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On Monday, I had the opportunity to pay an outrageous sum of money (back home the movies are $5 matinee; here, they're $13.50) to watch Detective Dee and the Phantom Flame, and I had a lovely time! I put this on my to-watch list a long time ago and when I saw a poster in the subway, I knew that I needed to go see it as a last hurrah before law school swamped me.



Overall, I vastly enjoyed myself. I mean, it's basically wuxia with a few fantasy elements (-ish) that I could watch in an actual theater environment, which always improves the experience. I liked almost all of the characters (and was subsequently crushed when nearly all of them died, but wasn't exactly surprised), and I can very honestly and earnestly say that I suspected the main villain all along. (Of course, I also suspected many of the good guys as well, but we don't need to mention that.)

I was a bit miffed at the end, however, when Di Renjie makes Wu Zetian promise to give up her emperor-ness (her ... throne, I guess?) eventually. I know my Chinese is not great, but between what I could understand of the Chinese plus the subtitles, I rather inferred that he was claiming that a woman on the throne would blur the line between right and wrong --> thus leading to chaos and anarchy. I was NOT a fan of this reasoning.

And of course, he was prejudiced throughout against Wu Zetian taking power, but some of the things he said ... I mean, claiming that torture is what sets the Empress aside from normal folk, and why he opposed her, and why he thinks the Empress is horrible and ruthless? Not such a great argument since I gather torture was the common method of obtaining methods in practically every dynasty, by practically every Emperor. And yet, you're going to complain about this one doing it because she happens to be a woman? You didn't seem to be throwing a fit when it was her husband oppressing the commonfolk!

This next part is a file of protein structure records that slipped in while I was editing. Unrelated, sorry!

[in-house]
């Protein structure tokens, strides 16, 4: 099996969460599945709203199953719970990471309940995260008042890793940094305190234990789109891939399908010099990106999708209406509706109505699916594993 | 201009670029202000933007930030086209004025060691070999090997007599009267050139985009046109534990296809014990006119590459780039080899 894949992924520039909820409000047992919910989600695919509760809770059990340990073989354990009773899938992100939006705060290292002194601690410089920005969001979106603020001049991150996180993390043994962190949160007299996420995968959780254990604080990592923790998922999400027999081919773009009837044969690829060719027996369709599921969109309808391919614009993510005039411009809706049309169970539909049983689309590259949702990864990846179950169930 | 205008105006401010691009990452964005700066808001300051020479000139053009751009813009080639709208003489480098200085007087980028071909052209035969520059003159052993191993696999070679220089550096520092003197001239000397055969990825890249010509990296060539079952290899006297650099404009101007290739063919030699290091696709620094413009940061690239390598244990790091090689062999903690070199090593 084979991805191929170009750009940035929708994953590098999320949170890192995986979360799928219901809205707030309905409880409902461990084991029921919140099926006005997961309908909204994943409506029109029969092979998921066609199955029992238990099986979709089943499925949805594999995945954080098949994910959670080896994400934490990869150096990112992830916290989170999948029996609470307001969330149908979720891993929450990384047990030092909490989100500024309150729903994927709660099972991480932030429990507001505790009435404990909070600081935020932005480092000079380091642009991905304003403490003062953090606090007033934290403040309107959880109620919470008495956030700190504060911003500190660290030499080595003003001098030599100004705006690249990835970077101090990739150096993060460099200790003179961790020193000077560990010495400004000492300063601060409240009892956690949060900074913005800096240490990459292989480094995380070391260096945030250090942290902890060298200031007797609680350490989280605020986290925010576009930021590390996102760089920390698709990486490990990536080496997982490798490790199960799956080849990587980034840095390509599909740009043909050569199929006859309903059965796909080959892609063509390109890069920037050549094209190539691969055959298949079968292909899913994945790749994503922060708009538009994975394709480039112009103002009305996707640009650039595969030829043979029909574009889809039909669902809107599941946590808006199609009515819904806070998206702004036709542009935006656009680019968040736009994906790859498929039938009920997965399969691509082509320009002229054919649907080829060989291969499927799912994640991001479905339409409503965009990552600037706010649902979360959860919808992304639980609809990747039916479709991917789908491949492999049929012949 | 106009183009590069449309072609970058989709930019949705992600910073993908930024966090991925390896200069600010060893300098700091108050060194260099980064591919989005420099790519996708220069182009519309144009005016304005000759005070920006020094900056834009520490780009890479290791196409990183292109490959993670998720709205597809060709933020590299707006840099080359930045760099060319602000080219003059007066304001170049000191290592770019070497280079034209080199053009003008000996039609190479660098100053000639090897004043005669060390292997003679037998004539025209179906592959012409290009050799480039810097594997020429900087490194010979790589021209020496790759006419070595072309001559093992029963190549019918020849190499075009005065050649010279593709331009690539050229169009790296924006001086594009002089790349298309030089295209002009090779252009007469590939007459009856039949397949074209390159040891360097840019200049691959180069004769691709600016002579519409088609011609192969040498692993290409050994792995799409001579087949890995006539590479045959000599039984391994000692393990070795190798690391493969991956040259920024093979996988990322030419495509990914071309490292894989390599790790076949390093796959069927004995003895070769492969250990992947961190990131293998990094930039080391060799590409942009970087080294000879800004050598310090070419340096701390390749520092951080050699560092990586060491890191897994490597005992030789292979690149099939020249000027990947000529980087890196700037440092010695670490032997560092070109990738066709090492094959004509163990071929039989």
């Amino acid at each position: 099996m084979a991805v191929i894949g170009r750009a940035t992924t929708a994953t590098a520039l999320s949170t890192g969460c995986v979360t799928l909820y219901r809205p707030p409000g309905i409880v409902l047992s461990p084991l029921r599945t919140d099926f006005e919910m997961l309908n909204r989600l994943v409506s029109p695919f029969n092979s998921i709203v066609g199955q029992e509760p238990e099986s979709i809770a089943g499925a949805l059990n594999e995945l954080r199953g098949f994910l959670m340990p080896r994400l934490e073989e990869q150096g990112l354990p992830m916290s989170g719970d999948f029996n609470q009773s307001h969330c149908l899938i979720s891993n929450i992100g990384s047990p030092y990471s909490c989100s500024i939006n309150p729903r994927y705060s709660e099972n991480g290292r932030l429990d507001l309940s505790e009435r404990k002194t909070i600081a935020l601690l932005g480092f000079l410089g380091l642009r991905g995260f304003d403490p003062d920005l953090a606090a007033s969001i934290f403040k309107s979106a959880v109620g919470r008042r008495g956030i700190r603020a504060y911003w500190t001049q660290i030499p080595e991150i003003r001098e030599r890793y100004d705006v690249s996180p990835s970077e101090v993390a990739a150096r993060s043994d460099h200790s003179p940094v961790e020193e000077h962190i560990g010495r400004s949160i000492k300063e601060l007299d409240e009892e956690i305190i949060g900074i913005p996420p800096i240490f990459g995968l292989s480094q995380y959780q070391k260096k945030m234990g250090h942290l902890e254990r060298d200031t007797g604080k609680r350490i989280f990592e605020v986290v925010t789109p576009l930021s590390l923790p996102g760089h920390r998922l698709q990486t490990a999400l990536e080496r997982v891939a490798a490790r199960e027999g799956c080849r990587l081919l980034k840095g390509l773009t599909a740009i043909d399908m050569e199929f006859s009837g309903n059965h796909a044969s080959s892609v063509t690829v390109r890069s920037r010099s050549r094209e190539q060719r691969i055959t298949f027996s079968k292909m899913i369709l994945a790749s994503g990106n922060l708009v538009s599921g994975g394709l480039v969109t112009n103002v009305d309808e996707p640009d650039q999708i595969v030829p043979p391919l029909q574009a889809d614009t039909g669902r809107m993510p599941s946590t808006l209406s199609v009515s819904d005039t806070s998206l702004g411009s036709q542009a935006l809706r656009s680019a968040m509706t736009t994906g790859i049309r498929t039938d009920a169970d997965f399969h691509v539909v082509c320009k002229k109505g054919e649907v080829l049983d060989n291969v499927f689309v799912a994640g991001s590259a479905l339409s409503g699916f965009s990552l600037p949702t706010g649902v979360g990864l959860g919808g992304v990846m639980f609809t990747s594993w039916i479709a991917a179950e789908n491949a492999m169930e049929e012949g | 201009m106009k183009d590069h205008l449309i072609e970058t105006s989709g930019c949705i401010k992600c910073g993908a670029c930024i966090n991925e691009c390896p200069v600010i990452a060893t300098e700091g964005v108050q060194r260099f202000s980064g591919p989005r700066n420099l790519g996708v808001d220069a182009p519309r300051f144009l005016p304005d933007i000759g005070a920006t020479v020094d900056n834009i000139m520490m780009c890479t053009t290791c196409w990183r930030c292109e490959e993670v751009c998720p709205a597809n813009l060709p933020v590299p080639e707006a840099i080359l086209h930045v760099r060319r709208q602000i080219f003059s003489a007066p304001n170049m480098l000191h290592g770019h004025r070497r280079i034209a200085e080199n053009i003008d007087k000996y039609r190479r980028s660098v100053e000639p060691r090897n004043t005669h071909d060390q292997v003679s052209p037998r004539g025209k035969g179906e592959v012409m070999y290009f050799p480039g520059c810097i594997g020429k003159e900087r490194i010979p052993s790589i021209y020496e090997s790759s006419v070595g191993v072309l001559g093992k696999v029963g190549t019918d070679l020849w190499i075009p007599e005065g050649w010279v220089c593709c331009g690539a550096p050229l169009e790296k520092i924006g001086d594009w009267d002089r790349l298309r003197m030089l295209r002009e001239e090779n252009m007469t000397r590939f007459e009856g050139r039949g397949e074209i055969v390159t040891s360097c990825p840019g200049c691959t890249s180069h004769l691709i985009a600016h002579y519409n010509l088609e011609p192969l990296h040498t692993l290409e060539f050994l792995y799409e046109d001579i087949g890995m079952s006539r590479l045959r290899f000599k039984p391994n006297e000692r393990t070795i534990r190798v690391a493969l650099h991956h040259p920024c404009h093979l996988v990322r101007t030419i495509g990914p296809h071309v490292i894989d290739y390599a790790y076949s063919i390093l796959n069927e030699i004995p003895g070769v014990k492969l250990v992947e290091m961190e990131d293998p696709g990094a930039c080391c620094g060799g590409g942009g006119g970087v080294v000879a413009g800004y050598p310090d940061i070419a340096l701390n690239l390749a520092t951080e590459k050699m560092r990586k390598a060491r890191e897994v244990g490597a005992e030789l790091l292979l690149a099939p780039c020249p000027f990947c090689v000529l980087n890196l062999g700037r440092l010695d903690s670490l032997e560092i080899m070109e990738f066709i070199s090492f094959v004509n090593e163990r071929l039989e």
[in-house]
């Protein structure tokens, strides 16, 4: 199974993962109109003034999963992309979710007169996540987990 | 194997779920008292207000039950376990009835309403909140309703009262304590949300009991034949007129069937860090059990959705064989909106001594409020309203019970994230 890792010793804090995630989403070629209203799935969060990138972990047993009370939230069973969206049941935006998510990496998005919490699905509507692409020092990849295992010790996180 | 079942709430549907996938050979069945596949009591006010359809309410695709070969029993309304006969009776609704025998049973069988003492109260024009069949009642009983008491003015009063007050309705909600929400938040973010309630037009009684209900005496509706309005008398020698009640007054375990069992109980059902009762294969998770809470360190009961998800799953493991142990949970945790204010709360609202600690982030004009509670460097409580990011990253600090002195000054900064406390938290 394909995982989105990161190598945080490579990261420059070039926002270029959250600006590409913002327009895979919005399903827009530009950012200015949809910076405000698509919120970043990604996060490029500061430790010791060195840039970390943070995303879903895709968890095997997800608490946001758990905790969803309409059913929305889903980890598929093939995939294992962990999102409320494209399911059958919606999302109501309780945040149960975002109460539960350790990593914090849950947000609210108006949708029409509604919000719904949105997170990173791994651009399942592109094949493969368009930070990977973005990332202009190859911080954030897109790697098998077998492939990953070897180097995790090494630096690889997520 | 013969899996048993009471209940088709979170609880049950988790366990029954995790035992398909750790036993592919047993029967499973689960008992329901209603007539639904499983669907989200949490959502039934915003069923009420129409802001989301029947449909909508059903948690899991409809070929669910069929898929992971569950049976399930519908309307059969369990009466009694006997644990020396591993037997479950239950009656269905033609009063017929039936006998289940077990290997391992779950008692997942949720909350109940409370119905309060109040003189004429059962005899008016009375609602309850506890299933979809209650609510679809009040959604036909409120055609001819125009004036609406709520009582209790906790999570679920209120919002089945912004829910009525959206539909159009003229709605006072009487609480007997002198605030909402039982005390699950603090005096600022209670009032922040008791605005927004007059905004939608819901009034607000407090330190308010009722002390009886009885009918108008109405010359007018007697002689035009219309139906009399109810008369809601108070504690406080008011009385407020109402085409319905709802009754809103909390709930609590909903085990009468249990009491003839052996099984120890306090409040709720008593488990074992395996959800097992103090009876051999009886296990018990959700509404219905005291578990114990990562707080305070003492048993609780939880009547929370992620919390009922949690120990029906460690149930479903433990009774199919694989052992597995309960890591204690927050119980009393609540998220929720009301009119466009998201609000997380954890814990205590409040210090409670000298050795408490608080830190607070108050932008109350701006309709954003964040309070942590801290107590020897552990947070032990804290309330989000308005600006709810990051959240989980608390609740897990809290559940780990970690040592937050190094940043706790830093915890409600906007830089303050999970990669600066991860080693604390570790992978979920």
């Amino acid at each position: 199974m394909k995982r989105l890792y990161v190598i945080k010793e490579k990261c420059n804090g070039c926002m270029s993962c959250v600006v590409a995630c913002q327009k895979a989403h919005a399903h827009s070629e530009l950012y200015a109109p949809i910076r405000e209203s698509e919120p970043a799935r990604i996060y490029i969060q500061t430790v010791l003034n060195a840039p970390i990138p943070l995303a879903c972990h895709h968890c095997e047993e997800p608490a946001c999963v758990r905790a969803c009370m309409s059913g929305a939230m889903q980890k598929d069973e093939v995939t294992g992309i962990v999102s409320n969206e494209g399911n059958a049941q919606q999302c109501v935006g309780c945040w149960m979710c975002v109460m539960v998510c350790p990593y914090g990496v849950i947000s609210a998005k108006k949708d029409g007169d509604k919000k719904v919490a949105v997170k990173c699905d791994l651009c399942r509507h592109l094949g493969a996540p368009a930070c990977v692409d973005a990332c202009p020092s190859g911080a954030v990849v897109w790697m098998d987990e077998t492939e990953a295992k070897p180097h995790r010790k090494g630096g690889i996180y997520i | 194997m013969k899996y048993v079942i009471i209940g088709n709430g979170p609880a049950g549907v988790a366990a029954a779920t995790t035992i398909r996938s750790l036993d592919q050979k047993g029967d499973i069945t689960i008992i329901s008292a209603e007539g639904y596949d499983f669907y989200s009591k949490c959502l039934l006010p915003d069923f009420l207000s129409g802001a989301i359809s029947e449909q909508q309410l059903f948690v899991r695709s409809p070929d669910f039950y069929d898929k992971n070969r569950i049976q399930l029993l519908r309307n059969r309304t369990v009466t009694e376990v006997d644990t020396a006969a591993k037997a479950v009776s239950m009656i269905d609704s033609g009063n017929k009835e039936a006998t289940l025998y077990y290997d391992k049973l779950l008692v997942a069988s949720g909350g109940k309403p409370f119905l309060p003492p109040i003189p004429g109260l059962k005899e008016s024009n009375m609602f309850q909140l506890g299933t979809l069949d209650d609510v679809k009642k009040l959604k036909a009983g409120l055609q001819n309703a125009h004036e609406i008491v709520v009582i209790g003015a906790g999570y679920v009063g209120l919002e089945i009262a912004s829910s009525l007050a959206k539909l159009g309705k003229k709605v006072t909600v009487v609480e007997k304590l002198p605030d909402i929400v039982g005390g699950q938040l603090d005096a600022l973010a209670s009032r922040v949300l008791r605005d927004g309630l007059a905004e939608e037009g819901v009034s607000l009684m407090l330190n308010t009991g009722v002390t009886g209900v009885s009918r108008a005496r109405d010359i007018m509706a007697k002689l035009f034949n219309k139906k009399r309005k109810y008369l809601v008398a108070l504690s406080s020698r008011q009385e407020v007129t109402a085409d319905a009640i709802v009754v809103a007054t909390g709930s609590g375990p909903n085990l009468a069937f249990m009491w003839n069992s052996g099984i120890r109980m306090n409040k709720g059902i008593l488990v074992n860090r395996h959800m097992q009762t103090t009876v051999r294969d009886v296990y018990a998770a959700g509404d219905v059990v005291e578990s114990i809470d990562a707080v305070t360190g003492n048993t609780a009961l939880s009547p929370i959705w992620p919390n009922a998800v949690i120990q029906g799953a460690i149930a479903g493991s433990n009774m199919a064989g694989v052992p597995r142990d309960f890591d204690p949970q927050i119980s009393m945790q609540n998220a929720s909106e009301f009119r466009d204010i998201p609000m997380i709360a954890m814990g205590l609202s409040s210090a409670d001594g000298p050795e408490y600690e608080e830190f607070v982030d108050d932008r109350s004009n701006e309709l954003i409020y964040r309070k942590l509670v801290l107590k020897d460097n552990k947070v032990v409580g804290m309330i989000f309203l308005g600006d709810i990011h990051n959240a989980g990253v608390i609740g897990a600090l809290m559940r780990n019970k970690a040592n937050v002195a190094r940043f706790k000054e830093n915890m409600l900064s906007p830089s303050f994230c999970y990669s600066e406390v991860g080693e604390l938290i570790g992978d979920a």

I also take issue with a few of the translations. All of the flowery Chinese is stuff I can infer meaning from but would never be capable of translating, so I took the subtitles at their face value. A few things, though ...

For example, the subtitles were very inconsistent about translating 皇上 as both "Emperor" and "Empress." But it doesn't mean both; it only means "Emperor."

The whole point of the final scene is that Detective Dee finally calls her 皇上 and acknowledges her as the Emperor ... subtitling it as "Empress" takes away some of the power. I'm pretty sure he's called her Empress a million times since that is her title. She was always Empress; she's changing things up because she wants to be Emperor.

Also, I feel like the subtitles over-used the word "bitch." I'm not super up-to-date with Chinese swear words but on a few occasions, the original Chinese definitely used "dog" and not "bitch" -- in that they intended the word "dog" as an insult, but as a gender-neutral insult. I feel like "bitch" is a loaded term with lots of sexist context behind it, whereas those specific translations could have used "the Empress's dog" for a more accurate context.

Also, seriously? Did whoever was in charge of translations really not think twice before okaying an official name to be translated as "Donkey Wang"? They didn't think that might make the audience laugh when it wasn't supposed to?

Date: 2011-09-09 04:26 am (UTC)
From: [identity profile] fatal-red.livejournal.com
I actually watched that a few months ago! I confess I don't remember much of the details, due to being continually distracted while watching, but I liked it.

You're about to do law school? Wow, that's incredible! Good luck! Out of curiosity, what made you decide to go into law?

Date: 2011-09-11 11:50 pm (UTC)
From: [identity profile] laleia.livejournal.com
There's a long answer and a short answer to that question, and neither are a particularly good answer. The most honest one (and not the one I'll be giving future employers) is: I didn't find a job immediately upon graduation but I did get a very high LSAT score and thus get into a very good law school. Plus, I feel like a law degree is useful in that once I have sold my soul and paid off all my student loans, the skills I have will be useful and transferable into a variety of different interesting careers.

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